bel naar:86-551-66115520

laat een bericht achter



Hete producten

Neem contact op met ons

Warning labels have helped cut back on cigarette use, but cannabis sellers unsure for their industry


Warning labels have helped cut back on cigarette use, but cannabis sellers unsure for their industry

Ottawa Public Health is urging the placement of graphic warning labels on cannabis packages sold in Canada. They are advocating a ban on the use of certain words such as "candy" or "candies" on cannabis packaging, along with the elimination of shapes and colors that may appeal to children.

But Richard Dufour, franchise owner of the Spiritleaf Crossroads, believes that the current packaging regulations are already restrictive enough, making it near impossible for young children to open the packages.

"The packages for cannabis, everything is designed so that you can't get in it," says Dufour. “The packaging that's on there, you don't see it until you’ve bought it. You don't actually get that until you've gone and bought this product. I've sold you on it already. I'm handing you a package. The package is nondescript, it's covered with information about what's in it, and in most cases, they're barely enough packaging."

Ottawa Public Health is recommending the inclusion of graphic health warnings, similar to those found on cigarette packages, on the packaging for dried and fresh cannabis.

Dufour says that cannabis products already come in highly sterile packaging, designed primarily to ensure safety.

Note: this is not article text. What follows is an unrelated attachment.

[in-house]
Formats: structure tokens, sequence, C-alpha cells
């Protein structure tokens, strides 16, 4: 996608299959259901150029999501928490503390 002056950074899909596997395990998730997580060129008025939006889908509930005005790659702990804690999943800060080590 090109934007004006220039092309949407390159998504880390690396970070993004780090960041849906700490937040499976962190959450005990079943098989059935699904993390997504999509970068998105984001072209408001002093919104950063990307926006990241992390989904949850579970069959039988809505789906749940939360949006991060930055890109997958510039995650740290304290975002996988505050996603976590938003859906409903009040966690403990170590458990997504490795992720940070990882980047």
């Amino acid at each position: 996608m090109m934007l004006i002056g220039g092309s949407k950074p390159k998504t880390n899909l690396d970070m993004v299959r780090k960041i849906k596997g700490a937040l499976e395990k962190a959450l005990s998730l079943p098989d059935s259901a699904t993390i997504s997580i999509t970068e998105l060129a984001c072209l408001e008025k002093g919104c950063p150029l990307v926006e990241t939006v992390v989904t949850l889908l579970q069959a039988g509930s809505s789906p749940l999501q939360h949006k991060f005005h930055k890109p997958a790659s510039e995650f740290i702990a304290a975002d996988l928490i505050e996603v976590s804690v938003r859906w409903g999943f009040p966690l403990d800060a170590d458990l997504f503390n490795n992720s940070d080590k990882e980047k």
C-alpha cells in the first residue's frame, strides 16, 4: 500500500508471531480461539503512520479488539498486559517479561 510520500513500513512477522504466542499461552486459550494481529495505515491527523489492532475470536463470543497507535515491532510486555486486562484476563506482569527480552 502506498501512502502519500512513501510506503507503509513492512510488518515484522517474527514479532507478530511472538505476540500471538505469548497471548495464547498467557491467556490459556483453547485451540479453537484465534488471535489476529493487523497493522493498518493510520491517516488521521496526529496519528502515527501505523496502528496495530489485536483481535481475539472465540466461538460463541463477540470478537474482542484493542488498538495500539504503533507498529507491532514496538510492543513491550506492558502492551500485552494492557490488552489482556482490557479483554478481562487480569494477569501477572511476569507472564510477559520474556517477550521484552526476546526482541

"So they're making the packaging what is required and what is needed to keep it safe. And that's all. They don't want to spend a lot of money on making it look good. They're not allowed to."

In a statement sent to CTV News, Ottawa Public Health said, “OPH supports the addition of visual symbols to compliment health warning statements such as 'not for kids.' Including images along with text allows the consumer to make a more informed decision."

Rob Cunningham, Senior Policy Analyst at the Canadian Cancer Society, highlights the impact of picture-based warnings on cigarette packages.

"As a result of the larger picture-based health warnings in Canada, there has been a tangible decrease in smoking among both adults and youth."

Picture-based warnings have been a mandatory feature on cigarette packages since 2001, and soon health warnings will be directly printed on individual cigarettes. Cunningham believes that these warnings have made a significant difference.

"A picture says 1,000 words. There is no doubt that including pictures and health warnings has increased their effectiveness at discouraging smoking and increasing awareness of the health effects. It increases visibility, noticeability, and impact."

Regarding the addition of graphic warnings to cannabis packaging, Dufour is uncertain it will make any impact in an industry already characterized by nondescript packaging practices.

"The only thing that's going to be on there is the name of the product and the brand and how much THC is in it. There's nothing else." 

laat een bericht achter klik hier voor meer informatie
Als u geïnteresseerd bent in onze producten en meer details wilt weten, laat dan hier een bericht achter, wij zullen u zo snel mogelijk antwoorden.